In stochastic interpolation, with the coefficient of generated by (2), we can interpret as the discrete deconvolution of the data yielding the preimage generated by . This preimage is then convolved by to yield an -vector of values that interpolates the data at the output coordinates , ; the output coordinates are those that were used to generate the coefficients of . It is for this reason that we have elected to represent the matrix using another symbol since it is desirable to emphasize its role in convolution.

Defining with and with constant yields a coefficient structure in which is a diagonal matrix times a symmetric Toeplitz matrix: . Inversion or solution of these matrices can be accomplished in operations [8], however in the cases of interest to us, this is not necessary. It is possible to do better than this using an approximate inverse in which the row space of is generated directly. While evaluating is still , it is significantly faster than the Toeplitz matrix inversion of to obtain .

The approximate inverse is an approximation precisely because , that is, in applying stochastic interpolation to the data , there is an error: Thus the interpolant to the data can be expressed using successive correction to the errors usingSubstituting for , from to , givesand truncating the sum gives a working formula in which even for larger values of , so that the method nearly interpolates. Truncating at and applying the formula to generate output values instead of giveswhere . Provided that in (2) is small, the error in constructing using is small, however if larger values of are used, then greater smoothing is applied to the data and the use of (6) becomes necessary when is larger than 0.05. However, it will become apparent that it is because of this greater smoothing that it is unnecessary to apply any corrections as shown in (6), and thus the direct computation of is found to be convenient and efficient, requiring only a single matrix multiply.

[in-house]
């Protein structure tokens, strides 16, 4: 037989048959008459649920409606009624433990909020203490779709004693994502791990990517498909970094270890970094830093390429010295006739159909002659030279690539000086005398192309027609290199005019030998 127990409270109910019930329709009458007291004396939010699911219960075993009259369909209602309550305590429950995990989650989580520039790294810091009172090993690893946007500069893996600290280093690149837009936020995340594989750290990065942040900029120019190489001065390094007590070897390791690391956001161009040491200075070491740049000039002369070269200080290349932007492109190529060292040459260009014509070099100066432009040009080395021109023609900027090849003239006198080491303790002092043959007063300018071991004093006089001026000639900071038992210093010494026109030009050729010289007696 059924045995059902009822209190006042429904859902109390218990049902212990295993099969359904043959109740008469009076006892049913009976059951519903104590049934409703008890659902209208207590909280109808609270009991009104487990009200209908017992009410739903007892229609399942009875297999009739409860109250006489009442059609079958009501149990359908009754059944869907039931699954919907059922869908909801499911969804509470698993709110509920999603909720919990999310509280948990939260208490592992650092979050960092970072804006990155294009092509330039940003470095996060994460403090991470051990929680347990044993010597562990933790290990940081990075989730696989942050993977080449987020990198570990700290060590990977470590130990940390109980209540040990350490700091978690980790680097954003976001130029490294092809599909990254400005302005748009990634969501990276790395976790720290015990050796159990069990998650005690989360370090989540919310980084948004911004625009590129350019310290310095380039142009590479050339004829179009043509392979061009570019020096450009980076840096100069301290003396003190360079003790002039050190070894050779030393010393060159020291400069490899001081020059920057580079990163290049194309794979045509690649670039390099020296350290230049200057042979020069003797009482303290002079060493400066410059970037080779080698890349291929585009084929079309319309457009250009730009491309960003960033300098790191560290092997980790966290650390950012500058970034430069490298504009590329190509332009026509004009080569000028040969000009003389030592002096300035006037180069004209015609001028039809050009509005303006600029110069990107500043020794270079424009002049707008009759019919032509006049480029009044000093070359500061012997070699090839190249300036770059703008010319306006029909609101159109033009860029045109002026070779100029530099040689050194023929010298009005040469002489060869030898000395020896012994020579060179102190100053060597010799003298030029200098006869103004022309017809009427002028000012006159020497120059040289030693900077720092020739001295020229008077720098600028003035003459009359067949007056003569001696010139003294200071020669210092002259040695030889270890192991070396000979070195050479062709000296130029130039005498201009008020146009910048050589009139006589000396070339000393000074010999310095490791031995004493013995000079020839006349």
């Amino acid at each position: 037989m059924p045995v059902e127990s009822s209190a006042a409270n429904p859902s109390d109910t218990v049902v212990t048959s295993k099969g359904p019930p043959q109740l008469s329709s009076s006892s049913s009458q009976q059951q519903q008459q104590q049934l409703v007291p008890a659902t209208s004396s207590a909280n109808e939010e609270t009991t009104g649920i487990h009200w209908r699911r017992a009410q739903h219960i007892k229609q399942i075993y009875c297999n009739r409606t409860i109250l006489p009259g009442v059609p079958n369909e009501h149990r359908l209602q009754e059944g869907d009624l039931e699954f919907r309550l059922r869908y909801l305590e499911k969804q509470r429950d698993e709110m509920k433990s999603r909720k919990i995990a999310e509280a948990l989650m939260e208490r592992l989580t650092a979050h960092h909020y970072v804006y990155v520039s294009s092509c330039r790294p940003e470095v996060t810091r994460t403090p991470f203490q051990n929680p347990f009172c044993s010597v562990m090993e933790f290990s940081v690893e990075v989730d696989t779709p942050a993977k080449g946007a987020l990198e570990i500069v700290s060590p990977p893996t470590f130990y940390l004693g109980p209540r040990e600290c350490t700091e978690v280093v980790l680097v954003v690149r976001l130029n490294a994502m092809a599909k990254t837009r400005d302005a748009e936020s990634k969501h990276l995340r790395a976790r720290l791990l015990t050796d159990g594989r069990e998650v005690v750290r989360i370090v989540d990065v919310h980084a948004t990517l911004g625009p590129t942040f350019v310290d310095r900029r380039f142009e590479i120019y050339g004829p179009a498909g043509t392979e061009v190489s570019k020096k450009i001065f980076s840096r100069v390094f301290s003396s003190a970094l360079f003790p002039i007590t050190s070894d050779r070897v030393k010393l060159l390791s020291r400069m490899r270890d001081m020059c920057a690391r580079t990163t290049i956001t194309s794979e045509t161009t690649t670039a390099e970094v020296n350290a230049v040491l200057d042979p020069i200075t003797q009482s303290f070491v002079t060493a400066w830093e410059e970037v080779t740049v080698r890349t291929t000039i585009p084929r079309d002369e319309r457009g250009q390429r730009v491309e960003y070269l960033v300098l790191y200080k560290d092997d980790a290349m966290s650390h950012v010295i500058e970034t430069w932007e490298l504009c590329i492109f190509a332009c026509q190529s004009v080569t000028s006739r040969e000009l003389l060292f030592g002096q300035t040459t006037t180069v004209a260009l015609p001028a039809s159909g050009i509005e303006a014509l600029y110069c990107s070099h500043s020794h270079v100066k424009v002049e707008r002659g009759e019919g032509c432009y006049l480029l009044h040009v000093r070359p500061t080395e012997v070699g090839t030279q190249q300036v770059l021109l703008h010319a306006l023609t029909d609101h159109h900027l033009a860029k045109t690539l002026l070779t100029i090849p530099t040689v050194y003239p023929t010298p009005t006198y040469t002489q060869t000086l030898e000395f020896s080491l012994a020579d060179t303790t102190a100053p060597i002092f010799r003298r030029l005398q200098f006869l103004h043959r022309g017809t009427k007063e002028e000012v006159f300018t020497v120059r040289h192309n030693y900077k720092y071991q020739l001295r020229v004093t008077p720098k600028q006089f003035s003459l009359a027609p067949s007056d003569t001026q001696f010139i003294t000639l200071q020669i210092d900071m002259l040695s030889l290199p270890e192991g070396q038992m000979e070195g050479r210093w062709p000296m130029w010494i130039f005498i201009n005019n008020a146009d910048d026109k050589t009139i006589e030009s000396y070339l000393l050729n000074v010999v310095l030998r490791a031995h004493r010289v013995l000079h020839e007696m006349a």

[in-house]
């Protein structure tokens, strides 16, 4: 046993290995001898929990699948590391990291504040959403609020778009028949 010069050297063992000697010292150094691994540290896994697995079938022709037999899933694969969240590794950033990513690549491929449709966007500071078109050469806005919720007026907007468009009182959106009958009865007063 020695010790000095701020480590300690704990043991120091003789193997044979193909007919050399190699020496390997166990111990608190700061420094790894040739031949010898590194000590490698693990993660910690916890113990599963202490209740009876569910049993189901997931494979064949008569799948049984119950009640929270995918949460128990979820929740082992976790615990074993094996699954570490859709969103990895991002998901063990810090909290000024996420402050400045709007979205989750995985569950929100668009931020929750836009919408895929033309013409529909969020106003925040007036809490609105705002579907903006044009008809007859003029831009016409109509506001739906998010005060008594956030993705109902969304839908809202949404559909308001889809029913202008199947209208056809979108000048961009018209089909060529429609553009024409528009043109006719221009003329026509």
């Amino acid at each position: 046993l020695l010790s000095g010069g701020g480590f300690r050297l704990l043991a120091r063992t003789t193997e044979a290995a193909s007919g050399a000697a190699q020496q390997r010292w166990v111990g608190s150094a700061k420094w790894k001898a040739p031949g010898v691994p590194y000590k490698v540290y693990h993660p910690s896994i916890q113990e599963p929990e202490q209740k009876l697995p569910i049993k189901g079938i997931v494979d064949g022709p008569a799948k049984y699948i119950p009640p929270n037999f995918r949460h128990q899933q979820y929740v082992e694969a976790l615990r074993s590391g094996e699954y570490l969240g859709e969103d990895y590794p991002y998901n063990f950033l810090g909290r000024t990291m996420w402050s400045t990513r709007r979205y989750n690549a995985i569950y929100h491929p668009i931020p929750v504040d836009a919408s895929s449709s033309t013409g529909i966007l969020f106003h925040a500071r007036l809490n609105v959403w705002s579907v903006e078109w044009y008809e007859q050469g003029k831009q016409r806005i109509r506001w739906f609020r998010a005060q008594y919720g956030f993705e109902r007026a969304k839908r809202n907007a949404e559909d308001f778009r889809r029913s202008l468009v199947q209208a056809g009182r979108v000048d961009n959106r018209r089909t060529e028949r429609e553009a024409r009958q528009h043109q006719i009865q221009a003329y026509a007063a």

In working with stochastic data recovery, it is obvious that using the Bernstein functions mollifies the data vector , and thus provides an approximation vector of length to the initial vector of length . Consider the evaluation of where the generator of the row space of and are given by (2). This interpolates the data provided that , meaning that the variance of the Gaussian pdf that is used to generate , is the same as the variance that is used to generate . If instead , then the preimage will be oversmoothed when is applied to the preimage, and the result will be approximation. Similarly, if , then the preimage will not be smoothed sufficiently, and the data will be roughened, or more appropriately it will be deconvolved.

With statistical errors present in multidimensional data, interpolation in parametric coordinates may yield an extremely complex curve, and the errors may cause the curve to wiggle excessively, often crossing over on itself. Clearly, some form of smoothing is necessary. However, as noted in Section 1, simply approximating the data so as to smooth these errors may introduce translation errors in the approximating surface representation, particularly when the number of data points is small, or the smoothing specified by is large. Since the approximation is convergent, a simple work-around can be achieved by densification of the data by interpolation as this will minimize this shift on subsequent smoothing. This leads to a computationally efficient approach to surface recovery that avoids translation errors while smoothing the noise based on evaluating , where is the desired number of output points representing the boundary, and are the number of input data points and .